With Master of None, is Aziz Ansari the New Woody Allen?TV Features Master of None
The first Woody Allen TV show was supposed to be released next year, on Amazon Video, but it would appear another has already beaten the legendary filmmaker to it. Netflix’s newest comedy drama Master of None, starring Aziz Ansari as first-generation Indian-American actor Dev, is strongly reminiscent of Allen’s early work. So strongly, in fact, that Ansari might have revealed himself as the truest heir to Allen’s throne.
With Master of None, Ansari has made a show about a creative, intelligent thirty-something born and raised in New York, in which NYC is integral to his story of life and love—so far, so Woody. Like Allen’s early work, Master of None is peppered with lightly absurd sketches, though like Annie Hall-era Allen the show is also relatable in a slice-of-life way, and most effective in its more dramatic or bittersweet moments. What’s more, like all the invariably Woody Allen-like characters that Allen ever played in his work, Ansari’s Dev hails from a background that positions him as something of an outsider.
Despite the strong ties Dev feels to India, like the strong ties the Woody Allen figure always felt to Judaism, Ansari is a modern man, not always comfortable with his cultural baggage. There’s a sense of pride, a slight defensiveness, as well as a self-effacement and an uncertainty over how to be both progressive and respectfully traditional. The Woody Allen figure was an Orthodox Jew living in liberal New York; Dev meanwhile has extremely modest roots, but lives in the luxury of information-age America. This internal civil war is crucial to Master of None, but not what defines it: as Allen has often sought to scattergun his thoughts and feelings on all kinds of subjects in his work, so Ansari does with his new show.
Similar to Allen in his early work, Aziz Ansari is the writer, director and star of his latest project. He works from a script that’s partly autobiographical (whole bits, like the terrifically uncomfortable scene in which Dev is asked to do a faux-Indian accent in order to win a movie role, are taken directly from Ansari’s former life as a jobbing actor), and that neurotically addresses numerous contemporary concerns. Like Allen’s early films, Master of None is both in tune with the culture of the time and appreciative of great art from the past (a metaphor borrowed from Sylvia Plath’s The Bell Jar plays a decisive part in the first season’s final episode).
No offense to Woody Allen, but we haven’t really had this Allen for a good while. Whereas the Woody Allen of the ‘60s and ‘70s was a mouthpiece for a generation, his recent movies have been nostalgia-thons. Allen is fondly looking backwards literally—he now tends to either make period pieces, like Magic in the Moonlight and Midnight in Paris, or movies based on historical literary works, like Irrational Man (Crime and Punishment) and Blue Jasmine (A Streetcar Named Desire), as his filmmaking style simultaneously becomes more classical.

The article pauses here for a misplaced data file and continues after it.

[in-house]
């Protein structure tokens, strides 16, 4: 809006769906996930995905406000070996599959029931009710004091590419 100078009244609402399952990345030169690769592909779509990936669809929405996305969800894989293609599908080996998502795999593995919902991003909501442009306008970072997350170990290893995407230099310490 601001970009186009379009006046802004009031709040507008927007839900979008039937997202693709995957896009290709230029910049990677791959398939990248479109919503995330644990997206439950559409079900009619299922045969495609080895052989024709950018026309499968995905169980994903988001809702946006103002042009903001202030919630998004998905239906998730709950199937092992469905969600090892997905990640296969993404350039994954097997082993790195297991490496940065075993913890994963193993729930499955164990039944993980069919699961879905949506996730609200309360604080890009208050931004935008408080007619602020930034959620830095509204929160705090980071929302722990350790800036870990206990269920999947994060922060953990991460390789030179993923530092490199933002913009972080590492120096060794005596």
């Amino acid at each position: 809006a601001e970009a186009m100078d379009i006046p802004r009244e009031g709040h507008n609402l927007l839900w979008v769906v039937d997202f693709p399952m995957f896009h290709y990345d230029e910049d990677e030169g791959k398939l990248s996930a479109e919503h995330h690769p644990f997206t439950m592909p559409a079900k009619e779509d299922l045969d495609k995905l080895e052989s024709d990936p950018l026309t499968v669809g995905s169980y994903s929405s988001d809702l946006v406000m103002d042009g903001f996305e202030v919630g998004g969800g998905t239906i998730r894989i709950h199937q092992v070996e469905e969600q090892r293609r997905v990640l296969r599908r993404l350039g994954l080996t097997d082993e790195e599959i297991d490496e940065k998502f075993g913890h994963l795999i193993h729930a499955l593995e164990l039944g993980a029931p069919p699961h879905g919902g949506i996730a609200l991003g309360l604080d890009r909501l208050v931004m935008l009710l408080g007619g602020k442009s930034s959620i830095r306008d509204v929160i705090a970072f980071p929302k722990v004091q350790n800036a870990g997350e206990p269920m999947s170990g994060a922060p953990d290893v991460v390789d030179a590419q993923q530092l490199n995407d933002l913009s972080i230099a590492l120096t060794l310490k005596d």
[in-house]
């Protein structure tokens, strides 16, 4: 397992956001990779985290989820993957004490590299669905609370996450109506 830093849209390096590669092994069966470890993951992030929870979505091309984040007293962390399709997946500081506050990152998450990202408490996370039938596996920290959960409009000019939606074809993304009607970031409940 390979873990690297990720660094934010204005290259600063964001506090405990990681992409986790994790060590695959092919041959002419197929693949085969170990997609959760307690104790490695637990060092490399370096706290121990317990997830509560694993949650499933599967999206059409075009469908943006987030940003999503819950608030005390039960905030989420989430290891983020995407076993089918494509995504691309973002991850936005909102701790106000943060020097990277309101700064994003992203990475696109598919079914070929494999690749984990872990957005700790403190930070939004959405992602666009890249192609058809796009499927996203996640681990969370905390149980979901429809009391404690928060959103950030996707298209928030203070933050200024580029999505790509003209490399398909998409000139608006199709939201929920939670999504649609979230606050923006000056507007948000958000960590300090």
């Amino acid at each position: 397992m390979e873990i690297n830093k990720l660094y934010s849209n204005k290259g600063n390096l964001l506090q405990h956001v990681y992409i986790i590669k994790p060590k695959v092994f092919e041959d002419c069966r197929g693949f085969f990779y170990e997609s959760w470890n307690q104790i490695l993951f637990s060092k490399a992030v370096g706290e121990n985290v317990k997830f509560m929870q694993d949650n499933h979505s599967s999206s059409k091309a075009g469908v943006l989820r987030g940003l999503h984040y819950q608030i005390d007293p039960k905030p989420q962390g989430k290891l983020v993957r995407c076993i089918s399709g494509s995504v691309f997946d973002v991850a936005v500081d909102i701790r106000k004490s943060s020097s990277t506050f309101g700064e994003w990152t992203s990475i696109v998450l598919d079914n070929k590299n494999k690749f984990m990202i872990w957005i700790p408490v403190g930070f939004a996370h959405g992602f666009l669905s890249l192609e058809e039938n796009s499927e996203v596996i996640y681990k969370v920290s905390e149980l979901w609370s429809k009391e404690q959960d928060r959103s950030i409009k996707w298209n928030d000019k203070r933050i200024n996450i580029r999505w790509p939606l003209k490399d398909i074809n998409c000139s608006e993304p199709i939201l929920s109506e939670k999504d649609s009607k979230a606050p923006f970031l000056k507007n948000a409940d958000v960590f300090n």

This lends Allen’s most recent movies their own kind of magic, but they all ,lack the contemporary spark of the Woody Allen of Manhattan, or Everything You Always Wanted to Know About Sex. And up until now, nobody has managed to so successfully replicate the feel of those ‘early, funny ones.’
Frances Ha’s Noah Baumbach has come close to emulating early Woody, though even Baumbach’s more accessible output has an acerbic, supercilious edge that’ 70s Allen lacks. Aziz Ansari’s Master of None, with its self-deprecating wit, astute life observations and cultural references that presume audience intelligence, is the closest we’ve come to Woody Allen: The Early Years in a long time. Allen and Ansari even share the same flaws—they can both admittedly be irritating, and are so idiosyncratic that they can’t play anything other than themselves. They have their differences, too, for sure: Ansari is a feminist, and that shines through in his writing. Allen… not so much.
Dissimilarities aside, Ansari is still like the younger Woody Allen in all the key ways: funny, flawed, emotionally honest, the imperfect hero in a cosmic farce. He is Woody for the 2010s. Netflix must have noticed the potential, because Ansari has been given immense power here: still only 32, Aziz Ansari has the kind of control on Master of None that even most name comedians can go whole lifetimes without. Like Woody Allen, Ansari’s found success at a young age, and like the young Allen, he should now be forcing others in his profession to consider raising their game.